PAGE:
|کد مقاله||کد نشریه||سال انتشار||مقاله انگلیسی||ترجمه فارسی||نسخه تمام متن|
|2638194||1563485||2014||6 صفحه PDF||سفارش دهید||دانلود کنید|
BackgroundSimulation-based training has been associated with reduced central line–associated bloodstream infection (CLABSI) rates. We measured the combined effect of simulation training, electronic medical records (EMR)-based documentation, and standardized kits on CLABSI rates in our medical (MICU) and surgical (SICU) intensive care units (ICU).MethodsCLABSI events and catheter-days were collected for 19 months prior to and 37 months following an intervention consisting of simulation training in central line insertion for all ICU residents, incorporation of standardized, all-inclusive catheter kits, and EMR-guided documentation. Supervising physicians in the MICU (but not the SICU) also completed training.ResultsFollowing the intervention, EMR-based documentation increased from 48% to 100%, and documented compliance with hand hygiene, barrier precautions, and chlorhexidine use increased from 65%-85% to 100%. CLABSI rate in the MICU dropped from 2.72 per 1,000 catheter-days over the 19 months preceding the intervention to 0.40 per 1,000 over the 37 months following intervention (P = .01) but did not change in the SICU (1.09 and 1.14 per 1,000 catheter-days, P = .86). This equated to 24 fewer than expected CLABSIs and $1,669,000 in estimated savings.ConclusionCombined simulation training, standardized all-inclusive kits, and EMR-guided documentation were associated with greater documented compliance with sterile precautions and reduced CLABSI rate in our MICU. To achieve maximal benefit, refresher training of senior physicians supervising practice at the bedside may be needed.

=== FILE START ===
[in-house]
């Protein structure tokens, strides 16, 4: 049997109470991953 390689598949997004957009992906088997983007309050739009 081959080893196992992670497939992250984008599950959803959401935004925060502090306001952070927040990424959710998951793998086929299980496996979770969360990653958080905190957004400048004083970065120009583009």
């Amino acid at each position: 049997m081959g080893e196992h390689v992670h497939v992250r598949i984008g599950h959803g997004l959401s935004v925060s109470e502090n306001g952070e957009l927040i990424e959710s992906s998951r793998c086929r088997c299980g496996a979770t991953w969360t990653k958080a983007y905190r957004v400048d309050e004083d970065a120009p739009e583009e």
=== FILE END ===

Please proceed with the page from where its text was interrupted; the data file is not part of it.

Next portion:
Journal: American Journal of Infection Control - Volume 42, Issue 6, June 2014, Pages 643–648